Size has never been the key thing generally speaking. Unless you’re a boxer champion in which case it’s easier to be tall and light for example, unless you need to park your SUV in your 1970’s designed Parisian underfloor parking, unless you’re a fisherman competitor, unless (please fill in here with your own “unless”)… .
But in shipping, it’s been slightly different and that’s probably why market has been divided in 6 different categories in the dry at least, namely: Coaster / Handy / Supra/Panamax/Capers with some sub size like Ultras which came in lately.
Nowadays with panamaxes being has handy as supramaxes, Charterers are always finding solutions to keep freights relatively low. They have much more flexibility than Owners and when a size is facing a squeeze of tonnage available, they split the cargo into 2 smaller shipments and of course don’t pay attention to Owners complaints stating the « economy of scale » does not work on the little ship and « charterers shall pay more to enjoy a fixture with the little lady »… but this does not work for owners, as charterers being flexible and smart (most of them are), the key decision driver is the money, and no matter if they have to have more cp’s signed to cover the requirements. Alternatively, charterers don’t really mind if the ship is a quarter full of air due to vsl’s cut size…and booking a supra for a handy requirement.
As a matter of fact, more and more we are seeing cargo requirements being quoted asf « Handymax up to Ultramax », meaning, it’s a nightmare for the brokers to quote on the market (but this is a detail) it also often means charterers have more cargo than a single ultramax can load (which is a good thing for the brokers, but it’s another detail) and the main purpose of this for charterers is to evaluate the pmt cost of transportation and take the cheapest one. (Big responsible charterers will say « the most eco friendly combo », but this actually remains to be seen).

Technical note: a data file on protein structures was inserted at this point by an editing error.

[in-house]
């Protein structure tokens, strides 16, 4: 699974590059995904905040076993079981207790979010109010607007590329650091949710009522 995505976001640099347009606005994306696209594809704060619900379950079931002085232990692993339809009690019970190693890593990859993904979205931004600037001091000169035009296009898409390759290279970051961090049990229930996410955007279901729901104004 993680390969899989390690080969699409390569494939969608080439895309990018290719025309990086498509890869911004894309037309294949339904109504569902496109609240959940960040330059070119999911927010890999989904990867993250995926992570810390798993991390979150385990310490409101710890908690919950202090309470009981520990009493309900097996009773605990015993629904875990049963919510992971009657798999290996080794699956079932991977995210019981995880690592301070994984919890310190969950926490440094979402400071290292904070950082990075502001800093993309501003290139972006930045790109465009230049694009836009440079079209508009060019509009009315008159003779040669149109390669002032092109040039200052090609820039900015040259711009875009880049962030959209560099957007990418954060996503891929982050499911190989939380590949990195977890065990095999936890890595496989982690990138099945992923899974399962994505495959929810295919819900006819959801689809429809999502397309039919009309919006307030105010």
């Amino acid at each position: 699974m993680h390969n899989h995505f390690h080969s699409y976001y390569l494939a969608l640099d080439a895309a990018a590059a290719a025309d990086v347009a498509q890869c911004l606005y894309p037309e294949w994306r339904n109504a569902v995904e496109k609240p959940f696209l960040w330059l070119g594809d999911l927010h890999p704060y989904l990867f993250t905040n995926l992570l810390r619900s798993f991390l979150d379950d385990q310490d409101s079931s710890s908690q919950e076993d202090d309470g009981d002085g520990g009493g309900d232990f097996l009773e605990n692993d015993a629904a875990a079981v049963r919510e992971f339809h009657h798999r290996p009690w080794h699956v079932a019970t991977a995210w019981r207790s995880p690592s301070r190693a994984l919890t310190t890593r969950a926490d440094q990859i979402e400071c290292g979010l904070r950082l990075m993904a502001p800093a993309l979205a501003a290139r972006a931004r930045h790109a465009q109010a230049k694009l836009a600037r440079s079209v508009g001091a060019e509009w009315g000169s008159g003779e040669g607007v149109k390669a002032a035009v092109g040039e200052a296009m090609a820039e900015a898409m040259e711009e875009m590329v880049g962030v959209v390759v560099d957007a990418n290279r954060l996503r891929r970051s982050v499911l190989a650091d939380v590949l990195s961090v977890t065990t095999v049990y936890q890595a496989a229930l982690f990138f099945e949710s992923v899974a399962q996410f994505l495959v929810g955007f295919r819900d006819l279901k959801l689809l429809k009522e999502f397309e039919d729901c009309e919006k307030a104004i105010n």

And surely Owners are feeding charterers game by putting at sea ships being year after year able to load more and more cargo with ships being more and more « handy »… by handy I mean fitting into ports restrictions with short loa, reasonable WLTOHC, narrow beam, shallow draft… all of this to the benefit of… charterers.
What’s going on, on the chartering market ? With the above statements, I’m not sure it would be clever to propose you a size by size segment analysis. So I let you, big boys, go and check BDI today’s results to make up your own opinion.
On the grains, if you were in the belief that Uk is a country where it’s always rainning, please read this one and get rid of this « lieu commun »…“I don’t see rain” (quote from a brit expert)
Related to above (ie climate) and being responsible, Cargill’s CEO is gently inviting President Trump to stay in the Paris Climate agreement : Take it Cargill chartering team are also paying attention to ships consumption when looking for a « handy up to pmx ».
That’s it for today